Beatles suits and Bill Shankly's coat among items going on display at museum
Suits worn by The Beatles, Bill Shankly’s coat and an outfit worn by TV assassin Villanelle are among the items going on display in a gallery celebrating the influence of Liverpool.
Preparations are under way for the reopening of the Wondrous Place gallery at the Museum of Liverpool, which was opened in 2011 but has been closed for more than three years as other exhibitions were hosted.
From November 26, visitors will have a chance to see 650 objects representing the city’s best known entertainers, writers, poets, performers, musicians, comedians and sportspeople.
On display will be suits made for The Beatles in 1963 by London tailor Douglas A Millings.
The clothes were made after the band’s manager Brian Epstein decided the group needed a smart new image and were part of a look which was widely copied by fans.
More recent music stars are also celebrated in the exhibition, with the stage outfit worn by Spice Girl Mel C on the Spice World 2019 tour on show.
Visitors will also be able to see a golfing outfit worn by Emmy award-winning actor Jodie Comer, from Liverpool, in BBC’s Killing Eve.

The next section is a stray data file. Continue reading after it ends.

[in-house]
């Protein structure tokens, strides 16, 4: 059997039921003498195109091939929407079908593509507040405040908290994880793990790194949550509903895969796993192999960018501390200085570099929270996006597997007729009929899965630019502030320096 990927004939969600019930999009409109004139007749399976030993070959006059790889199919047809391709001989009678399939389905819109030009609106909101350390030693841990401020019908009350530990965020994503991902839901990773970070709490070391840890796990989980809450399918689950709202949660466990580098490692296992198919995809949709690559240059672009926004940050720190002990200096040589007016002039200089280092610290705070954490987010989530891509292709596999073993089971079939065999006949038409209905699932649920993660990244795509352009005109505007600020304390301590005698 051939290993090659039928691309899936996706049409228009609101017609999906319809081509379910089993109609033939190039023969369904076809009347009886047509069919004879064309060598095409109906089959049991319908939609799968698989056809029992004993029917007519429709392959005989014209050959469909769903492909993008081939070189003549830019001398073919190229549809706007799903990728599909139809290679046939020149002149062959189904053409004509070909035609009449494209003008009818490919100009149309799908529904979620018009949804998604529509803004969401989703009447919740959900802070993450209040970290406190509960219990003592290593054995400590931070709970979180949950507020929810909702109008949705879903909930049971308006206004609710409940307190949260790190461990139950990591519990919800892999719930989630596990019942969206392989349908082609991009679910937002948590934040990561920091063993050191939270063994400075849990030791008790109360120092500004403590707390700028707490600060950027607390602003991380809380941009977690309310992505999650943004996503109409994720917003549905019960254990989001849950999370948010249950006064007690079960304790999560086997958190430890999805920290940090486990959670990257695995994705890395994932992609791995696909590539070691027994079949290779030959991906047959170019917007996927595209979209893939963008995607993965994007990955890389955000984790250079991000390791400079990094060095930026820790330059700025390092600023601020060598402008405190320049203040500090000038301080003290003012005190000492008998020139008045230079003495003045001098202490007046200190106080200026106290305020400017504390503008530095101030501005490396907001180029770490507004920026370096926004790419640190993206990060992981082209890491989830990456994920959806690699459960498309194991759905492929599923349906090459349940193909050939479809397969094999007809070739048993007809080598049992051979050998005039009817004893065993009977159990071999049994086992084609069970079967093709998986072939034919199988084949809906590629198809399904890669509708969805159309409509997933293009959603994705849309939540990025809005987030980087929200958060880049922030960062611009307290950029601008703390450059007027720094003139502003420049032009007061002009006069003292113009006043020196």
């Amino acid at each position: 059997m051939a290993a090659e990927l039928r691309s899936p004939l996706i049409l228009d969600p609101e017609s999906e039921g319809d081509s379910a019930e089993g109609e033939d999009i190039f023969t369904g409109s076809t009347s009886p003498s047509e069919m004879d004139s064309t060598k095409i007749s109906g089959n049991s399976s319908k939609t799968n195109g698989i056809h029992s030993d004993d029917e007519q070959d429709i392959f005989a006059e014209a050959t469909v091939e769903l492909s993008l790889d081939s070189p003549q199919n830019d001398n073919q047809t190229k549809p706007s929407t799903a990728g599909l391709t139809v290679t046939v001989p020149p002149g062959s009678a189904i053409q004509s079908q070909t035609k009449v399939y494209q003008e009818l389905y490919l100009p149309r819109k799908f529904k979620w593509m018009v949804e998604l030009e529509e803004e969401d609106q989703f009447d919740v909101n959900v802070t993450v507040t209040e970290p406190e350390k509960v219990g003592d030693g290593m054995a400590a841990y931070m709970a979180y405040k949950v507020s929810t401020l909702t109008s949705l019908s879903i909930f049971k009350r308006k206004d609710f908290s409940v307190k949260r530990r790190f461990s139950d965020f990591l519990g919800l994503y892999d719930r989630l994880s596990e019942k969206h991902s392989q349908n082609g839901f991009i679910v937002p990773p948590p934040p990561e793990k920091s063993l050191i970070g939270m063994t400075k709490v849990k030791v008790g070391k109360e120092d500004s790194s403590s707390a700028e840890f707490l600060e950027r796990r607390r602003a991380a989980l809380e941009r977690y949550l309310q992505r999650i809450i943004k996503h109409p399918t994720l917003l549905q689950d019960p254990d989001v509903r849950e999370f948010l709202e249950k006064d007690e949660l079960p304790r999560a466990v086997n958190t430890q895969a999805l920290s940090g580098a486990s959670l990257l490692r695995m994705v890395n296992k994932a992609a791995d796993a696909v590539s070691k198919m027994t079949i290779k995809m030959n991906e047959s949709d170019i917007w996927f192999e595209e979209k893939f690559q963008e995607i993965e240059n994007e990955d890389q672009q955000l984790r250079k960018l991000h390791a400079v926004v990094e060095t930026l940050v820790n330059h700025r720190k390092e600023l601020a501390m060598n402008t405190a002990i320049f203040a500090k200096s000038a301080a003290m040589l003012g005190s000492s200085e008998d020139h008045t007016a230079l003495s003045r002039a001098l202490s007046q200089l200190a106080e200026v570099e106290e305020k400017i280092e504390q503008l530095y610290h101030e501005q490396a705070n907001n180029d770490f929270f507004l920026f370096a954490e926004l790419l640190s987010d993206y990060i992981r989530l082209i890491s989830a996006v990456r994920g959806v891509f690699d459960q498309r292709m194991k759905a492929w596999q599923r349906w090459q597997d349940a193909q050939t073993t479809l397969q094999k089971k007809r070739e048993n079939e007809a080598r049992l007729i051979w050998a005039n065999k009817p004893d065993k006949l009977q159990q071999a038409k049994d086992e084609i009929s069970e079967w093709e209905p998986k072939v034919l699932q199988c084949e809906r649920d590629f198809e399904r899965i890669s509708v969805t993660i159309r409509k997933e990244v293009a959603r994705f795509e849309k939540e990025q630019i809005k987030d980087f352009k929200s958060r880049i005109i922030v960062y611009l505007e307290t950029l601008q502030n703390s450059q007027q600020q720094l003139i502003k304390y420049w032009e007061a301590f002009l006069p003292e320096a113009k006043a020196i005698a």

The coat and trousers were worn by her character Villanelle, a professional killer, in the show’s third season when she went to Scotland to assassinate an American on a golf course.
Displays of sports memorabilia in the exhibition will include an overcoat which belonged to Liverpool FC’s longest serving manager Bill Shankly.
Kate Johnson, head of the Museum of Liverpool, said: “We’re incredibly excited to be reinstating the popular Wondrous Place gallery, with so many fabulous updates.
“Visitors can look forward to a vibrant, fascinating gallery that takes them to the heart of what makes Liverpool such a creative place.
“Wondrous Place will of course be celebrating the world-famous names, from The Beatles to Liverpool and Everton FC, but it will also explore lesser-known cultural creators; the writers, producers and performers of Merseyside that have helped craft the city’s sense of place in the world, how it and its people are seen.
“We are grateful to all those people, communities and organisations who have worked with us to reinstate this much-loved gallery with new and inspiring content.”